What to pack for New Caledonia
Take the overwhelming feeling out of packing by starting with a few essential items for your trip to New Caledonia - lightweight, breathable clothing, swimwear, a backpack, and some sunscreen. This island country is pretty much exactly like every tropical destination you've ever been to so you already know it's going to be hot, that you're going to be spending as much time as you can in the water, and that you'll want to explore every inch of the island from rainforests to reef systems.
In case you need an initial helping hand, we've put together a list of the clothing items, the essential items, and the nice-to-have items to guide your packing. Remember, it's not the end of the world if you forget something - chances are you'll be able to pick it up at the airport or once you arrive at your accommodation in New Caledonia.
1. Light, breathable clothing
Packing clothes you can feel comfortable in even when it's hot and sunny outside is a must. Forget the nylon, polyester, and leather (basically anything that's going to stick to you) and opt for pants, dresses and shirts made from lightweight cotton or linen.
If your body's going to get hot in heavy clothing then your feet are going to get hot if you enclose them in heavy-duty, covered shoes. To avoid toe sweat (gross), make sure you pack a pair of sandals and wear them everywhere. New Caledonia's not a fancy place and most establishments have a casual dress code so wearing your sandals from the beach to the hotel restaurant isn't going to raise any eyebrows.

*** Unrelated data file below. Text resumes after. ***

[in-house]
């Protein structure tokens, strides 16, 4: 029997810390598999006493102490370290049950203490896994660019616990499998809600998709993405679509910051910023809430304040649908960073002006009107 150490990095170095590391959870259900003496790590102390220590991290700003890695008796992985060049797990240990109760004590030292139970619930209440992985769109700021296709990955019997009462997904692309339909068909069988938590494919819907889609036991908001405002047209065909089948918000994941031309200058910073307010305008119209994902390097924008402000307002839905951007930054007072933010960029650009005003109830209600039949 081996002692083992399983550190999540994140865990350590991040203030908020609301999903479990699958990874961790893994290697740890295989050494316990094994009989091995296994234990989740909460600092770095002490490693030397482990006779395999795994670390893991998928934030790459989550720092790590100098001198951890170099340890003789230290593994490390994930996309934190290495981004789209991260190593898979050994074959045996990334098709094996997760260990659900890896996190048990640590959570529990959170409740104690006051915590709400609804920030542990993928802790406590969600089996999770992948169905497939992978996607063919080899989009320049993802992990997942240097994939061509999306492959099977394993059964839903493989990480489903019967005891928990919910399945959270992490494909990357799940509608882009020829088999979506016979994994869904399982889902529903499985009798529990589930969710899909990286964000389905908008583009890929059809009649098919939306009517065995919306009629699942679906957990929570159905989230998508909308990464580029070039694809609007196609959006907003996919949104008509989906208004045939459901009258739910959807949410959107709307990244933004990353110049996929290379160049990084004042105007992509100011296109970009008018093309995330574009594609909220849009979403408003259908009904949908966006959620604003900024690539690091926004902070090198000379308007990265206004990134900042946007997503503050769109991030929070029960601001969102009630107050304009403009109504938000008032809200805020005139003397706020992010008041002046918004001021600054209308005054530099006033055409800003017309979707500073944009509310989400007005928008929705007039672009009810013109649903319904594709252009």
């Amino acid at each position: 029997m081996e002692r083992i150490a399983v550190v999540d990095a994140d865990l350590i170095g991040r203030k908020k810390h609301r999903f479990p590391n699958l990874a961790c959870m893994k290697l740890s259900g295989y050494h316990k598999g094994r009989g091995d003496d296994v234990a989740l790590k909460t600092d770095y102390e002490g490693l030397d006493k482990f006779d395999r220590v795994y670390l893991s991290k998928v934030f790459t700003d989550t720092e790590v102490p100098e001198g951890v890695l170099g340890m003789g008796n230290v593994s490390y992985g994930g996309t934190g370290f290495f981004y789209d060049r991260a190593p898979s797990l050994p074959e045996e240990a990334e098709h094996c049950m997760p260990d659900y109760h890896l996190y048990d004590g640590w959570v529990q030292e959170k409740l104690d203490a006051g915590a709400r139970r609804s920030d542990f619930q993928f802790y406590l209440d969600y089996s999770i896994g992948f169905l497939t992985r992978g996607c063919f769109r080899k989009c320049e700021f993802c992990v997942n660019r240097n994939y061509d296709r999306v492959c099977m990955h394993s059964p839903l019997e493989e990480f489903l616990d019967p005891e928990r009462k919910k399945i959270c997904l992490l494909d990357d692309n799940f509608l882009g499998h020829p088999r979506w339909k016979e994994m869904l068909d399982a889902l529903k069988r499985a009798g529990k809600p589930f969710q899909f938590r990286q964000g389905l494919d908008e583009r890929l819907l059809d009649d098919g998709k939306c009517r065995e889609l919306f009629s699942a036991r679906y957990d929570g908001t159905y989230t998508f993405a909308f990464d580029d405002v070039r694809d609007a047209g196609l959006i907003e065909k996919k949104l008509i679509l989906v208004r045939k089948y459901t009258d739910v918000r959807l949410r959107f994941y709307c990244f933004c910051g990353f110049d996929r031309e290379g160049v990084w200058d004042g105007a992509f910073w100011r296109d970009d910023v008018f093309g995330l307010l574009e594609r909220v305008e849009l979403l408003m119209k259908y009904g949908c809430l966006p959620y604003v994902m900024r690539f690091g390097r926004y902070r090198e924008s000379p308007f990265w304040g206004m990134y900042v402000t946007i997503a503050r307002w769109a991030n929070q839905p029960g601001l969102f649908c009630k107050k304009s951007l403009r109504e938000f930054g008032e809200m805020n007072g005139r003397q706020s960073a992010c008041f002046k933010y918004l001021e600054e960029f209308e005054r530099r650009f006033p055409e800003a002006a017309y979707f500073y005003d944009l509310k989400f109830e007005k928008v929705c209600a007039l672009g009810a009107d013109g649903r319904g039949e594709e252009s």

3. Comfortable walking shoes
While you might feel like wearing your sandals all the time, wearing them when going on a hiking adventure probably isn't a good idea so if you plan on spending a considerable amount of time trekking through the New Caledonian wilderness, we recommend you pack comfortable walking shoes that you've already broken in. No one wants a blister forming half an hour into a three-hour hike.
4. A hat
The weather in New Caledonia can reach heights of up to 35°C and that means the UV index can also max out on level 11. While the rest of your body should also be properly protected, people tend to forget about the head but packing a hat (and wearing it) should be at the top of your SunSmart priority list. But not just any old hat; one with neck flaps and a wide brim so you have all bases covered.
This one's a no-brainer. You can't be surrounded by sparkling turquoise water and not immediately want to swim in it so packing your favourite swimsuit is a must (if we were you, we'd be packing several swimsuits because you'll be wanting to go in multiple times a day).
6. Waterproof jacket
Packing a waterproof jacket might seem odd when New Caledonian weather is pretty good all year round but there can be the occasional storm or light shower, especially during the hot, humid season so it's always best to be prepared. A waterproof jacket can also come in handy if you're going on speedy boat rides or spending extended periods of time out on the water and don't want to get accidentally soaked.
7. Reusable drink bottle